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I found out that this is very possible to do and makes a fun project.



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How many times have you seen a piece of pottery or ceramics in a store and liked the shape, but not the color?
Different people have asked about painting over an already glazed commercial ceramic piece, such tiles, plates and vases.
Eventually, I bought a piece that I liked and when I got it home I began to change the color to suit me.
I found out that this is very possible to do and makes a fun project.
Lately, several shopping malls have done murals where kids paint on glazed tiles, then the tiles are refired and mounted.

Checking the Glaze On finished Pottery Or Ceramic pieces

The biggest problem with this is that you don't know the firing temperature of the clay and glaze that was used on the tiles.
What you don't want is to fire it too hot and have melted clay and or glaze ruining your kiln shelves.
The best solution is to fire a sample piece inside a bisque bowl, that will catch the clay or glaze if it does melt or run.
You could also use a flat piece of clay with the edges turned up.
If you only have a single piece, such as a vase, you can't test a sample of it.
In that case, you will either have to get two and test it on one first or you will have to just paint the whole thing, fire it and cross your fingers.
I have done that a number of times, I think I have won more than I have lost!

Safe Glazes To Use On finished Pottery Or Ceramics

Now, I have found out that if you use low fire glazes you are pretty safe, because most pottery or ceramics can withstand low fire temperatures such as Cone 06.
Sometimes the color of the original piece will change when it is re-fired.
For instance, black tiles could turn a grayish black, so just be aware that this could happen.
Well, you have your piece home and you have to decide what glaze to use?
Many low fire glazes will work, but it is hard to say without testing.
A few years back, I would use whatever glaze was lying around.
Most of the glazes covered and fired fine, but a few pooled when fired so there were large blobs of glaze with none in between.
It actually gave an interesting effect, but might not be what you want.
So if you have the ability to test, I would, it is very desireable!

Duncan Concepts On Pottery Or Ceramics

There is one line of glaze that has been used a lot for this purpose and it is the Duncan Concepts Underglazes.
They actually are underglazes instead of glazes, so it sounds very strange to use them over glaze.
They have some frit which causes them to melt a little, like a glaze.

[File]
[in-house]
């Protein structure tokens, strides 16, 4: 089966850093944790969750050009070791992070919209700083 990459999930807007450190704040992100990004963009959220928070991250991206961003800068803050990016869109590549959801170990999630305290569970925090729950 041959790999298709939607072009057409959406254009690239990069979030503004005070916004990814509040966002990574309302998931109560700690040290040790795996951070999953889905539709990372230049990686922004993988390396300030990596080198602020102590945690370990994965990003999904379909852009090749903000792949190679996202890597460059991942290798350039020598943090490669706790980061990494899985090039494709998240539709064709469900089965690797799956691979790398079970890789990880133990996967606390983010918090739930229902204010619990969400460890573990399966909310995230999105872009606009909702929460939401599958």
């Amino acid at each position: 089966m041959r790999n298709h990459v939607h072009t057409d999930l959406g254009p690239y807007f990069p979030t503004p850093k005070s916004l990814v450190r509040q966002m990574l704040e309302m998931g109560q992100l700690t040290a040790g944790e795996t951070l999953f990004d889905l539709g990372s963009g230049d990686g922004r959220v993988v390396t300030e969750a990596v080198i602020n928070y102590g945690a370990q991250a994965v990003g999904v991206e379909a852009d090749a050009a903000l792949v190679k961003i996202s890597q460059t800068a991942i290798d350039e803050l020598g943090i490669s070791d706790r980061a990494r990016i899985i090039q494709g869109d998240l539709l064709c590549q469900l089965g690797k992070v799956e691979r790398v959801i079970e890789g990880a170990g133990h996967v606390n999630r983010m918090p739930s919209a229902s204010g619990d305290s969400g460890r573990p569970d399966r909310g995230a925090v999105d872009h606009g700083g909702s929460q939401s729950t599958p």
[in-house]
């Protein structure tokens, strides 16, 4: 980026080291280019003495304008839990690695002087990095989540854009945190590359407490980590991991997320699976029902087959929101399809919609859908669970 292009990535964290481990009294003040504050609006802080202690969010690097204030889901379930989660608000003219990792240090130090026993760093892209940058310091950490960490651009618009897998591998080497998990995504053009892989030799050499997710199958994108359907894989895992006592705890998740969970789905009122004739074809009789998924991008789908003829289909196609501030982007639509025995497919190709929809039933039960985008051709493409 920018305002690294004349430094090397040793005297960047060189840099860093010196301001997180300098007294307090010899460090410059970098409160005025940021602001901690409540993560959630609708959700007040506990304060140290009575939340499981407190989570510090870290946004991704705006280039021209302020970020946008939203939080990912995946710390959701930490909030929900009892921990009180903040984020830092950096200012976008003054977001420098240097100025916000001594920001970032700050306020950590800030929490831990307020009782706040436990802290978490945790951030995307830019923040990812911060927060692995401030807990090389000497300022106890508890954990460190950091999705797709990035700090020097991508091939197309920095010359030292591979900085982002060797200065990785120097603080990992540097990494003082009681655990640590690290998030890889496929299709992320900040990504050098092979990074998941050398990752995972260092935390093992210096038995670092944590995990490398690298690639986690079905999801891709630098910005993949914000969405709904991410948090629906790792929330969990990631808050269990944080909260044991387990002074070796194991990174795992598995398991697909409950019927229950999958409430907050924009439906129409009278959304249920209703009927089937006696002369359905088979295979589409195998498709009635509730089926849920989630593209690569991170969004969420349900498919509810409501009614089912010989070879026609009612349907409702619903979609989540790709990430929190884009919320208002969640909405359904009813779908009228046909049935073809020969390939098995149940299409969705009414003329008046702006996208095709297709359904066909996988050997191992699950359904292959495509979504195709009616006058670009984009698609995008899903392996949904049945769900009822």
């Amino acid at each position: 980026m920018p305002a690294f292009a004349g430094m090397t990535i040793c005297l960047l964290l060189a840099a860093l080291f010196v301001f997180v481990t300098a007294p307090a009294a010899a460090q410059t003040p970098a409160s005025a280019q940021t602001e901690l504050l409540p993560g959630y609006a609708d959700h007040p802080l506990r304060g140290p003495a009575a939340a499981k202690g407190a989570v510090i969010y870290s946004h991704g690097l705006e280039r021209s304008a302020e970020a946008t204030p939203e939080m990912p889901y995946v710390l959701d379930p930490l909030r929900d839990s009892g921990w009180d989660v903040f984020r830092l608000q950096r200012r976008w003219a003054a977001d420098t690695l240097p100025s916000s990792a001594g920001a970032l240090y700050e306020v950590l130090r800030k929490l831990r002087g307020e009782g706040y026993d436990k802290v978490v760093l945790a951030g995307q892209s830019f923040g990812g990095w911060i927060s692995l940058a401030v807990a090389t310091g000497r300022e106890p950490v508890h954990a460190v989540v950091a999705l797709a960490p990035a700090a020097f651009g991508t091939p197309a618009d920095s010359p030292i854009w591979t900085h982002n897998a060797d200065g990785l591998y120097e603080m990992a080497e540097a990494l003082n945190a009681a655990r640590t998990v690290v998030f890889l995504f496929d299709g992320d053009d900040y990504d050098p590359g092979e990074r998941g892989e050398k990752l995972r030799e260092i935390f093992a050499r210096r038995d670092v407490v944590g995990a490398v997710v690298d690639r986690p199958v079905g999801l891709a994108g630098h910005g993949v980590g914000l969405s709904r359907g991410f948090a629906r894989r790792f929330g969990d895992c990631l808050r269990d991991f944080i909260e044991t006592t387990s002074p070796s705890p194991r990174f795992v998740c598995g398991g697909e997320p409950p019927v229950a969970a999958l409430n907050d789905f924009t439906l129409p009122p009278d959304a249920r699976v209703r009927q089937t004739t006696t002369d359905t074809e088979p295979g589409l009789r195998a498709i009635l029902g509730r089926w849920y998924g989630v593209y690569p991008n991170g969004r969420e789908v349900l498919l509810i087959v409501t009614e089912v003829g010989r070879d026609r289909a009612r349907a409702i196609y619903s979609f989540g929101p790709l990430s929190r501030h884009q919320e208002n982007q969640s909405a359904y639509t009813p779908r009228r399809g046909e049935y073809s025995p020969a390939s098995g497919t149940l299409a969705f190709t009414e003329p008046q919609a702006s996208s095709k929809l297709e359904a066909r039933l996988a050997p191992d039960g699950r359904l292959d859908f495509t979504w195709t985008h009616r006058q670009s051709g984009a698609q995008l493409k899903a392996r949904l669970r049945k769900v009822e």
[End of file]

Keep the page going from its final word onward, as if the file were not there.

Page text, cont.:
They are commonly used to paint on commercial ceramics.

No clear glaze covering is required either.
The Concepts have another feature that make them great to use.
The colors come in light, bright or dark.
If you use colors in the same family it will be easier to make them match.
You don't get a dull color next to a bright color.

Slip Trailing On Commercial Pottery Or Ceramics

Slip trailing the glaze, squeezing it out of a bottle, also works great as an application.
You can make line drawings and write words easily this way.

Painting Acrylics On Commercial Pottery Or Ceramics

Finally, there is the option of using the acrylic paints.
This option won't work for functional pieces because paint won't hold up to washing and silverware scraping, etc.
For decorative pieces that are going to sit on a shelf, it works pretty well.
I have painted acrylic paint onto a very glossy glaze, but the paint doesn't stick too well and the first coat streaks.
For a solid coverage you need to let it dry then put on a second coat.
I let my first coat dry for a couple weeks and found it was much tougher.
I can scrape it with my fingernail, but it takes effort.
I don't believe that picking up to look at it, dusting it, etc. would damage it.
I have also experimented with roughing up the glaze by using sandpaper and have found that it works very well.
This is another option if you don't have easy access to a kiln.

One thought driven home is better than three left on base.



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Have you ever come up with a good idea while working with your handmade pottery and thought that you would like to share it with others? You have? Well, why not send it to us and we will add it to the tips page for all to see.

Handmade pottery can be a very gratifying hobby that produces fun and satisfying results. For many people it's an enjoyable release that is created by working an inanimate mound of clay into a beautiful work of art that you made through your artistic abilities.

The best way of starting out is to take a few lessons from Youtube. You will probably waste quite a bit in materials when you first get started. Figuring out how to truly make handmade pottery correctly and shape into what you want it to be can be quite an ordeal. The different tools that a normal shop will have can be fun to try. You will soon see which ones you like to use the most and then when you are ready you will know which ones to buy.

With the help of the internet, you can now purchase most if not all of your ceramic and pottery tools and supplies online. We are located far from any well supplied dealers and yet working with reliable ceramic and pottery suppliers online has allowed us to recieve most of our orders within a timely manner.

When you get all set up, just enjoy the hobby and have fun at it. Some people get pretty serious and start selling their creations at craft fairs and small stores, but others just like to create items for themselves, relatives, and friends. Whichever kind of handmade pottery you desire to endeavor, enjoy the hobby and have fun doing it.

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